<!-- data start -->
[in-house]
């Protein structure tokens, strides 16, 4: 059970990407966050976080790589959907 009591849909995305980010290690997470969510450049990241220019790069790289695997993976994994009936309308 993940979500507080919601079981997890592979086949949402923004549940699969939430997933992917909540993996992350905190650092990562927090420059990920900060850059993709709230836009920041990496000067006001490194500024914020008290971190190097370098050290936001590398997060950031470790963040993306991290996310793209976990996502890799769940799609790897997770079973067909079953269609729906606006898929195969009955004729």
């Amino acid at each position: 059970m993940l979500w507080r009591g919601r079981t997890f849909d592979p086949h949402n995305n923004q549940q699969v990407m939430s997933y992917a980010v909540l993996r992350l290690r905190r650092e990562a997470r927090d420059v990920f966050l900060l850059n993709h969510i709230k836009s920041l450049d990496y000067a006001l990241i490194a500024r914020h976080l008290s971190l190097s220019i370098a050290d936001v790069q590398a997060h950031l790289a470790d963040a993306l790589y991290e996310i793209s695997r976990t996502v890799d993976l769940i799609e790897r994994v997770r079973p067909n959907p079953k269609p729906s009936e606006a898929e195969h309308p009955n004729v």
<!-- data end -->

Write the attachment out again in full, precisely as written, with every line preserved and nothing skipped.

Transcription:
[in-house]
């Protein structure tokens, strides 16, 4: 059970990407966050976080790589959907 009591849909995305980010290690997470969510450049990241220019790069790289695997993976994994009936309308 993940979500507080919601079981997890592979086949949402923004549940699969939430997933992917909540993996992350905190650092990562927090420059990920900060850059993709709230836009920041990496000067006001490194500024914020008290971190190097370098050290936001590398997060950031470790963040993306991290996310793209976990996502890799769940799609790897997770079973067909079953269609729906606006898929195969009955004729």
């Amino acid at each position: 059970m993940l979500w507080r009591g919601r079981t997890f849909d592979p086949h949402n995305n923004q549940q699969v990407m939430s997933y992917a980010v909540l993996r992350l290690r905190r650092e990562a997470r927090d420059v990920f966050l900060l850059n993709h969510i709230k836009s920041l450049d990496y000067a006001l990241i490194a500024r914020h976080l008290s971190l190097s220019i370098a050290d936001v790069q590398a997060h950031l790289a470790d963040a993306l790589y991290e996310i793209s695997r976990t996502v890799d993976l769940i799609e790897r994994v997770r079973p067909n959907p079953k269609p729906s009936e606006a898929e195969h309308p009955n004729v």